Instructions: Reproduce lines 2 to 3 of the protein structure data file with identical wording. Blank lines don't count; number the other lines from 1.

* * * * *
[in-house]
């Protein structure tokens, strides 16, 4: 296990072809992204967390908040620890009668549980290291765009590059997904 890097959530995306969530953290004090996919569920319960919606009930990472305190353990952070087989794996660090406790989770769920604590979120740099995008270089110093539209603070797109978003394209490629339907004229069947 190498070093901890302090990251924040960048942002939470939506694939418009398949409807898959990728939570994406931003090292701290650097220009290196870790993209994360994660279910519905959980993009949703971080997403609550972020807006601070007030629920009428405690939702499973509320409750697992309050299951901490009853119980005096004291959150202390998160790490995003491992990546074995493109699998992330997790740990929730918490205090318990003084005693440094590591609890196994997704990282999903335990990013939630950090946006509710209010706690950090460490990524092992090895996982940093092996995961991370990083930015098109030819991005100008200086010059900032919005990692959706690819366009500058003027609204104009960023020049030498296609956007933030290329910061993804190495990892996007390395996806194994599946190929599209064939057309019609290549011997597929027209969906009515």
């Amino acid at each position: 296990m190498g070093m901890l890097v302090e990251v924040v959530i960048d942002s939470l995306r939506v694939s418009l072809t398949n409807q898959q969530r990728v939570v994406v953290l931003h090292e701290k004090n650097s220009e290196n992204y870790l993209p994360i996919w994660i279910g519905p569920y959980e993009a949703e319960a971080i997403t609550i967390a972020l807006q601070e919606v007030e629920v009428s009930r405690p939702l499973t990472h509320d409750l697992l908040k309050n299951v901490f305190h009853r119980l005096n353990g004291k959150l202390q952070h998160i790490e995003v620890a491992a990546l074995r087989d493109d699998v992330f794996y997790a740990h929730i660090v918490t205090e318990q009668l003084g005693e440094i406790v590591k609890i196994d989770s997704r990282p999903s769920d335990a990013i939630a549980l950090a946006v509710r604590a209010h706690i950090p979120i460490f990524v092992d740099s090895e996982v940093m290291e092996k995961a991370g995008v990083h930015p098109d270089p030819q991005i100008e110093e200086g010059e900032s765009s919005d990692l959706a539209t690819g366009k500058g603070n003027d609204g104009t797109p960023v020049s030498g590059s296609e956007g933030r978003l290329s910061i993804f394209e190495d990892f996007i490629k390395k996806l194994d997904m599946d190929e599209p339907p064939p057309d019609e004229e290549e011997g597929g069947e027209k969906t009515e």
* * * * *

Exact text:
């Protein structure tokens, strides 16, 4: 296990072809992204967390908040620890009668549980290291765009590059997904 890097959530995306969530953290004090996919569920319960919606009930990472305190353990952070087989794996660090406790989770769920604590979120740099995008270089110093539209603070797109978003394209490629339907004229069947 190498070093901890302090990251924040960048942002939470939506694939418009398949409807898959990728939570994406931003090292701290650097220009290196870790993209994360994660279910519905959980993009949703971080997403609550972020807006601070007030629920009428405690939702499973509320409750697992309050299951901490009853119980005096004291959150202390998160790490995003491992990546074995493109699998992330997790740990929730918490205090318990003084005693440094590591609890196994997704990282999903335990990013939630950090946006509710209010706690950090460490990524092992090895996982940093092996995961991370990083930015098109030819991005100008200086010059900032919005990692959706690819366009500058003027609204104009960023020049030498296609956007933030290329910061993804190495990892996007390395996806194994599946190929599209064939057309019609290549011997597929027209969906009515």
């Amino acid at each position: 296990m190498g070093m901890l890097v302090e990251v924040v959530i960048d942002s939470l995306r939506v694939s418009l072809t398949n409807q898959q969530r990728v939570v994406v953290l931003h090292e701290k004090n650097s220009e290196n992204y870790l993209p994360i996919w994660i279910g519905p569920y959980e993009a949703e319960a971080i997403t609550i967390a972020l807006q601070e919606v007030e629920v009428s009930r405690p939702l499973t990472h509320d409750l697992l908040k309050n299951v901490f305190h009853r119980l005096n353990g004291k959150l202390q952070h998160i790490e995003v620890a491992a990546l074995r087989d493109d699998v992330f794996y997790a740990h929730i660090v918490t205090e318990q009668l003084g005693e440094i406790v590591k609890i196994d989770s997704r990282p999903s769920d335990a990013i939630a549980l950090a946006v509710r604590a209010h706690i950090p979120i460490f990524v092992d740099s090895e996982v940093m290291e092996k995961a991370g995008v990083h930015p098109d270089p030819q991005i100008e110093e200086g010059e900032s765009s919005d990692l959706a539209t690819g366009k500058g603070n003027d609204g104009t797109p960023v020049s030498g590059s296609e956007g933030r978003l290329s910061i993804f394209e190495d990892f996007i490629k390395k996806l194994d997904m599946d190929e599209p339907p064939p057309d019609e004229e290549e011997g597929g069947e027209k969906t009515e």